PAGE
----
Three new items exploring issues for women and homelessness, from Changing Lives' Gap project on harm reduction working with sex workers, and a new approach from GDASS, using a strengths model and target hardening, to escaping domestic violence; plus an item from BBC Radio's Women's Hour on women, exclusion and rehab, that you may well have missed.
The French connection: Une conversation avec Anne-Paul Lerosier is the first of a thread of discussions and presentations in French.
From Labour List - a briefing for activists - we have the first hints of Labour's approach to homelessness,
A reminder that January 31st 2017 would see the National conference on research and evaluation of PIEs.
Plus not one but TWO monthly essays: December’s essay “Everything you ever wanted to know about PIEs, but were afraid to ask” and also “ A way of life?” – a personal comment on time when you are homeless, in prose poem form, from Paul Ashton, published belatedly as the November essay.
November's newsletter is a special issue, devoted to research and evaluation of PIEs, with
News of the forthcoming conference, Making it count.
Research mapping; a call for details of any published, current, ongoing or planned research that members are willing to share.
PIEs evaluation framework: a working party to explore a new approach - Distance travelled
September 2016 offers three fresh perspectives on Housing First in the US
From the editor's field trip to the US in the Spring, we have a batch of videos with up-to-date news on how Housing First (HF) has been and is still being developed there.
The development of Father Bill's and Mainspring services John Yaswinski and April Connolly describe the needs-led evolution of their homeless services in Quincey, Massachusetts, as one of the pioneers of Housing First.
Why HF developed in the US when it did The conversation with John Yaswinski and April Connolly continues, turning into a more in-depth exploration of how 'reforms' to mental health services in the US let so many drop through - creating a whole new client group with complex needs that previous service models had not been geared for.
A more skeptical view of how individuals are housed via Housing First A very different view of Housing First from Ann Arbor, Michigan, and the Groundcover street newspaper team team.
Street homelessness and the need for community; Groundcover's Kiela Crabtree talks of the strength of community in street homelessness, and the need for services supporting individuals to be aware of and respect those needs.
From initial creativity to a government-mandated programme; the strengths and weakness of this shift. Jay Levy is a supporter of HF; but well aware of how it can be - and has been - over-promoted as the panacea for all ills.
A PIE of pathways: providing continuity for fragmented selves Jay then describes the work of his own team, the REACH service in Western Massachusetts, in providing valuable continuity through all the stages of recovery to housing.
Impact claim: how can you be sure you cause the change?
A short think piece, and an introduction to Sinzer's useful (and free) easy-reading step-by-step guide to Social Return On Investment.
"But surely they choose to live like this?"
A podcast from Jay Levy, on that awkward question that so many - politicians in particular - still seem to ask shows, once again, the importance of finding the words to explain ourselves to each other.
Loving Beggars: how to escape from stereotypes about street people
A provocative think piece by Cambridge University anthropologist Johannes Lenhard, on starting to see relationships between street beggars.
Wodehouse Eaves; dismantling the 'leaving care' crisis.
An account by Robin Johnson of an adolescents' hostel run by Social Services in North London in the 1970s which challenged conventional thinking, and raises some interesting questions now about the role of a "home", and the nature of authority and community.
A review of nature-based interventions for mental health care,
This report, by Rachel Bragg and Gavin Atkins, was commissioned by Natural England. It covers a lot of the challenges in research and commissioning for environment-based approaches.
'The PIE report is live!'
Ray Middleton's first blog describes Fulfilling Lives' evaluation of developing PIEs ( as reported also in last month's newsletter).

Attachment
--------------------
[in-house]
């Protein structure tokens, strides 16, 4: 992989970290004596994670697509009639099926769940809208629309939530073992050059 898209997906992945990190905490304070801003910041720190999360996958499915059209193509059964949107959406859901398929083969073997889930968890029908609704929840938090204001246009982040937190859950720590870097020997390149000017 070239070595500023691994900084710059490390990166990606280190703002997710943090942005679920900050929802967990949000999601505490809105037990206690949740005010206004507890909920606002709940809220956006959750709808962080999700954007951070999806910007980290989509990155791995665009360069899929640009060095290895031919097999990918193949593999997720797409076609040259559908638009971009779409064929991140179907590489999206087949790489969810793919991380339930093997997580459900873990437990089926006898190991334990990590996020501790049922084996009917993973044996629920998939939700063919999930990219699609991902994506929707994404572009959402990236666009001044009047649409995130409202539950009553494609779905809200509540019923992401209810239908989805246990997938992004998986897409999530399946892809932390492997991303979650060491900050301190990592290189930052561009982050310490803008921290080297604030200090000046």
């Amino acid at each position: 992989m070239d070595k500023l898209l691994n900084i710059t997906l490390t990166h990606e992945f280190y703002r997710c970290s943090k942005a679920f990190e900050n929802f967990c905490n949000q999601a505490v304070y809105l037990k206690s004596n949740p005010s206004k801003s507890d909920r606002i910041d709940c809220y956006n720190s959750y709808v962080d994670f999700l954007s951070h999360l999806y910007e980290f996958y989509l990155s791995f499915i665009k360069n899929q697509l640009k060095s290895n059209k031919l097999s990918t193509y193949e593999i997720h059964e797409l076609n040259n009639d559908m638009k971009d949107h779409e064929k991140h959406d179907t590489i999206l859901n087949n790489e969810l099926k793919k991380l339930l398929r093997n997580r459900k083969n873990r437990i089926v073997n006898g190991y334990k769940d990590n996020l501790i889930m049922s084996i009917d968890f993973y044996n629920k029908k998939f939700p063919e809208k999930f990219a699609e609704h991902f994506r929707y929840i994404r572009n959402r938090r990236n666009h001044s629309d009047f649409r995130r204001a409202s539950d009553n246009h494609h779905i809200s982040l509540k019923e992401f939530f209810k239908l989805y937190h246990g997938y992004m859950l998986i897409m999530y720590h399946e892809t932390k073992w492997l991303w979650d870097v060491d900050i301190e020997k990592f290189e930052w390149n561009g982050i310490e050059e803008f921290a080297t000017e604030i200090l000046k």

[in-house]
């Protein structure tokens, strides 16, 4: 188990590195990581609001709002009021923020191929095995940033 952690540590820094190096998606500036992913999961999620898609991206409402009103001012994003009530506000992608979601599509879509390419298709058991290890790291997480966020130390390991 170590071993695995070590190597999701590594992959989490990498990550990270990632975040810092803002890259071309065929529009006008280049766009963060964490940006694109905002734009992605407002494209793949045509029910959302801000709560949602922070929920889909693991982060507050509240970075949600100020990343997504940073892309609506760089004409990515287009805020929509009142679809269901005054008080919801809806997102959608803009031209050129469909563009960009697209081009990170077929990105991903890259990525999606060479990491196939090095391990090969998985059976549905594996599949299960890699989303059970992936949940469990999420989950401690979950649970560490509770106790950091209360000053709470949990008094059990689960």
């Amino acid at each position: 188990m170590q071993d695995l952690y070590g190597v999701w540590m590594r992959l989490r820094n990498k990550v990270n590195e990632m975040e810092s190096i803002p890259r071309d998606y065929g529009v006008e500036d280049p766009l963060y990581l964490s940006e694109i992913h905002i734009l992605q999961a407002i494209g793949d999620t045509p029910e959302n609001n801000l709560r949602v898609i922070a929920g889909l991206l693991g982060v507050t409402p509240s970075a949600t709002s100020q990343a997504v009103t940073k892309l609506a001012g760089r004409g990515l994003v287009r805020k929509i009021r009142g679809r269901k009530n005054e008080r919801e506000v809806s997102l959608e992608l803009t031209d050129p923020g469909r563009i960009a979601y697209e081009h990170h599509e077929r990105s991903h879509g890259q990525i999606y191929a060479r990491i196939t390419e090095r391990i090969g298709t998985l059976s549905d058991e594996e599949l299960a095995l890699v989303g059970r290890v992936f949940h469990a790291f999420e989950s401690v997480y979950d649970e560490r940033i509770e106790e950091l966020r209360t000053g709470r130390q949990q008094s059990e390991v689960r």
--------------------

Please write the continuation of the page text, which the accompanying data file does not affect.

Randomised controlled trial of GP-led in-hospital management of homeless people (‘Pathway’)
The Faculty's Nigel Hewett (and others) report on an RCT trial of a primary care led healthcare for the homeless in hospital. It's HERE.
In On outreach and community an interview with Brendan Plante, we hear, amongst other things, the story of how 200 people turned out for the funeral of a local homeless man.
"Evaluation of a Dialogical Psychologically Informed Environment (PIE) Pilot" - a study for Fulfilling Lives of the implementation of the PIE framework in three selected services in the North East.
"Saving Lives, Saving Money", is an evaluation by the Young Foundation of the homeless healthcare peer support advocacy service, provided by Groundswell, in London; and
'Progression Together" a study by the Mental Health Foundation of personalised, self-directed support (SDS), in three step-down residential care units run by Together.
"Six key principles of a trauma informed approach" - a summary, from the US Mental Health and Substance Abuse Agency:
"How Common Trauma Reactions May Explain Some 'Difficult' Behaviors or Reactions Within Homeless Service Settings" by Elizabeth Hopper and colleagues;
"Trauma in human experience" - an introduction to the concept of trauma, and complex trauma, from Robin Johnson.
'Camp Take Notice', a short film on a democratic community created by and for homeless people in Ann Arbor, Michigan
April & May : no newsletter - the Editor was away
Is a PIE just about homelessness? A new (and mercifully short) thinkpiece from Robin Johnson:
Participatory appraisal: Zack Ahmed on a useful tool for facilitating service users engagement in service design and gap mapping;
How a 'politics of listening' could change Britain. A view from the rough sleepers sandwich run on Jeremy Corbyn's new politics
The PIElink members' questionnaire asks: what works, here, and what doesn't work, for you? Your chance to have a say in what we do next.
An interview with Sophie Boobis on Newcastle & Gateshead's approach to evaluation of three PIE pilot schemes;
Kenny Forsyth of Streetworks, on trauma in homelessness;
HomelessLink's webinar with Jo Prestidge and Claire Ritchie on the close relationship between PIEs and Trauma Informed Care
Two chapters from Jay Levy's brilliant Pretreatment books;
"Take a chance on me" with Dick Laban on the pre-contemplative stage:
Three new recorded Blab (live streamed) discussions with Ray Middleton : on PIEs, on pretreatment and on Open Dialogue ('healing conversations').
a preview of an article from Robin Johnson on Housing First, PIEs, Trauma Informed Care, pretreatment and system change brokering.
YPeople launch their ClubHouse PIE development plan;
Nick Maguire quizzes Robin Johnson on defining homelessness
‘Creating a Psychologically Informed Environment’: by Claire Ritchie, for Westminster City Council